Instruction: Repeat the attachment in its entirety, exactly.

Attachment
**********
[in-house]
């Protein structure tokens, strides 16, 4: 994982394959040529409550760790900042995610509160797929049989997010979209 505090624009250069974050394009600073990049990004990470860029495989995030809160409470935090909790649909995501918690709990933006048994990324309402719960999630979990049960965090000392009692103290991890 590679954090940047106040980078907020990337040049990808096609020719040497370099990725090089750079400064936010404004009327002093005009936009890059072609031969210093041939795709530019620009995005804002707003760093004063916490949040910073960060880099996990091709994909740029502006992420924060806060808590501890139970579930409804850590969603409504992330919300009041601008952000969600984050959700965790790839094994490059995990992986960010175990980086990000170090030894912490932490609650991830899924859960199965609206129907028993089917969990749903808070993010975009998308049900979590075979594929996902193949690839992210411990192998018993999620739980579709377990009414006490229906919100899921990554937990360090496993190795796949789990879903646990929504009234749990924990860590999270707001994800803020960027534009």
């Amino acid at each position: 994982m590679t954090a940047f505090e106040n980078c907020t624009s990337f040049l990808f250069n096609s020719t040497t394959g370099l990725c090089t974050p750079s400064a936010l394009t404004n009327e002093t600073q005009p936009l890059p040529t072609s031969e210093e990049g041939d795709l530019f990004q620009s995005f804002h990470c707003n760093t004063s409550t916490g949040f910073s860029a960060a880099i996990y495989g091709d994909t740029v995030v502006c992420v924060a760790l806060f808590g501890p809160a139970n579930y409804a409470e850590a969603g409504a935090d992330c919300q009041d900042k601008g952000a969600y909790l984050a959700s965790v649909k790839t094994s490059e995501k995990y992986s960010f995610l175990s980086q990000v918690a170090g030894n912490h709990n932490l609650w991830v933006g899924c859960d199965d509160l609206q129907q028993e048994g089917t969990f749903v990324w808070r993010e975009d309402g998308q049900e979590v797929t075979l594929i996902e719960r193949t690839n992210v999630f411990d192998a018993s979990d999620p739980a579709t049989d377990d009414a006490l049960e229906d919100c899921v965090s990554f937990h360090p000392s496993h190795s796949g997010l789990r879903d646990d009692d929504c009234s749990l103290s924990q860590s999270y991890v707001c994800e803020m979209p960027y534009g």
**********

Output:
[in-house]
């Protein structure tokens, strides 16, 4: 994982394959040529409550760790900042995610509160797929049989997010979209 505090624009250069974050394009600073990049990004990470860029495989995030809160409470935090909790649909995501918690709990933006048994990324309402719960999630979990049960965090000392009692103290991890 590679954090940047106040980078907020990337040049990808096609020719040497370099990725090089750079400064936010404004009327002093005009936009890059072609031969210093041939795709530019620009995005804002707003760093004063916490949040910073960060880099996990091709994909740029502006992420924060806060808590501890139970579930409804850590969603409504992330919300009041601008952000969600984050959700965790790839094994490059995990992986960010175990980086990000170090030894912490932490609650991830899924859960199965609206129907028993089917969990749903808070993010975009998308049900979590075979594929996902193949690839992210411990192998018993999620739980579709377990009414006490229906919100899921990554937990360090496993190795796949789990879903646990929504009234749990924990860590999270707001994800803020960027534009």
């Amino acid at each position: 994982m590679t954090a940047f505090e106040n980078c907020t624009s990337f040049l990808f250069n096609s020719t040497t394959g370099l990725c090089t974050p750079s400064a936010l394009t404004n009327e002093t600073q005009p936009l890059p040529t072609s031969e210093e990049g041939d795709l530019f990004q620009s995005f804002h990470c707003n760093t004063s409550t916490g949040f910073s860029a960060a880099i996990y495989g091709d994909t740029v995030v502006c992420v924060a760790l806060f808590g501890p809160a139970n579930y409804a409470e850590a969603g409504a935090d992330c919300q009041d900042k601008g952000a969600y909790l984050a959700s965790v649909k790839t094994s490059e995501k995990y992986s960010f995610l175990s980086q990000v918690a170090g030894n912490h709990n932490l609650w991830v933006g899924c859960d199965d509160l609206q129907q028993e048994g089917t969990f749903v990324w808070r993010e975009d309402g998308q049900e979590v797929t075979l594929i996902e719960r193949t690839n992210v999630f411990d192998a018993s979990d999620p739980a579709t049989d377990d009414a006490l049960e229906d919100c899921v965090s990554f937990h360090p000392s496993h190795s796949g997010l789990r879903d646990d009692d929504c009234s749990l103290s924990q860590s999270y991890v707001c994800e803020m979209p960027y534009g």